“And wonderful for the entire nation we have come out of this pandemic – or are learning to live with it – and everyone will be having street parties, from John O’Groats to Land’s End. God bless them all and God bless the Queen.”

Elliott believes that major shifts in music and culture follow big world events and he hopes that after two years of pandemic misery, people are keen to enjoy themselves again. That’s why music education is so important, he says, and why he is supporting the Express campaign.

“There is still a feeling that music is not seen as a real job – if you want to be an artist do it in your spare time. English and maths will always have top standing on the educational podium, but art and music should be next place.”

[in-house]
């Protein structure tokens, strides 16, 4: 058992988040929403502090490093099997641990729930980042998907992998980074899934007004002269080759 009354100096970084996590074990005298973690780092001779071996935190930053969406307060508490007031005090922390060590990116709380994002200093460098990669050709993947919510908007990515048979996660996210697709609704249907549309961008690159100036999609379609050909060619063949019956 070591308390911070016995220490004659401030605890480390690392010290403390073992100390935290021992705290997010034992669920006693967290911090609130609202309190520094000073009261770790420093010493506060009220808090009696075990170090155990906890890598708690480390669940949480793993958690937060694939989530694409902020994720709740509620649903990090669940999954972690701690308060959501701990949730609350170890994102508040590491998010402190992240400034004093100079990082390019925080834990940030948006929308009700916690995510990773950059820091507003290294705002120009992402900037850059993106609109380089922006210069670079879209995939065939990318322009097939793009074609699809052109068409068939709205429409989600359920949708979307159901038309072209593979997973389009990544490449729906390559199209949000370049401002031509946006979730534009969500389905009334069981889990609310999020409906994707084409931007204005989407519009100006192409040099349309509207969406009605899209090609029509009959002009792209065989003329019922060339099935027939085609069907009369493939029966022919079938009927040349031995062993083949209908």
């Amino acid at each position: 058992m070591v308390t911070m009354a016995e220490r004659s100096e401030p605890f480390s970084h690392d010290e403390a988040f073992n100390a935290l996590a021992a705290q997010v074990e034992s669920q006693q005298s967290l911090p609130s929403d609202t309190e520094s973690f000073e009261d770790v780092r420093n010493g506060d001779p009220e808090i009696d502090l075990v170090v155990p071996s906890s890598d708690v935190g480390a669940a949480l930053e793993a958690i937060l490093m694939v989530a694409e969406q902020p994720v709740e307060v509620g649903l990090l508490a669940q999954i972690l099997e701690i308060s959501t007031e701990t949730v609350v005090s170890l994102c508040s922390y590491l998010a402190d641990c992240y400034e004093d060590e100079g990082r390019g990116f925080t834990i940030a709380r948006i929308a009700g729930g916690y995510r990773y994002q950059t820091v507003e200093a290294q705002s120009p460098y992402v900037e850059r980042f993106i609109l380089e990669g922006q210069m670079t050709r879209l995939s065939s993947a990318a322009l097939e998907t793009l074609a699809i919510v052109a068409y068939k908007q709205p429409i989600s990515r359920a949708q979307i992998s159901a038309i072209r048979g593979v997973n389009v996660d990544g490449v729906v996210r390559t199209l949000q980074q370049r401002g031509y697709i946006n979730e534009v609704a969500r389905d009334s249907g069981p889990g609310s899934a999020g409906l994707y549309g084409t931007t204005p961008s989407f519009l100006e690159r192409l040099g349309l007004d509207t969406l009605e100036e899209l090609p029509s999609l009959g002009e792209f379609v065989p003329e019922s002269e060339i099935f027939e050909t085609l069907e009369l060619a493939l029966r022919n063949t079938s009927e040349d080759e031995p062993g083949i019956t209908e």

Elliott hopes “getting back to real life” post-Covid will include a new electric guitar-led revolution.

Joe Elliott is backing the Daily Express's Strike A Chord campaign to protect music education

Joe Elliott is backing the Daily Express’s Strike A Chord campaign to protect music education (Image: Denise Truscello/Getty Images)

With 14.2 million social media followers, a huge US tour and a new album, Diamond Star Halos, their highest charting in three decades, a new generation of fans have discovered Def Leppard.

“Timing is everything in music. We’ve had three of our biggest selling records during recessions,” he says.

 “It’s no coincidence, people need to be happy. If they are going to spend cash on something they are not going to spend it on Leonard Cohen – they want cheering up.

Joe Elliott believes that major shifts in music and culture follow big world events

Joe Elliott believes that major shifts in music and culture follow big world events (Image: JB Lacroix/WireImage/GettyImages)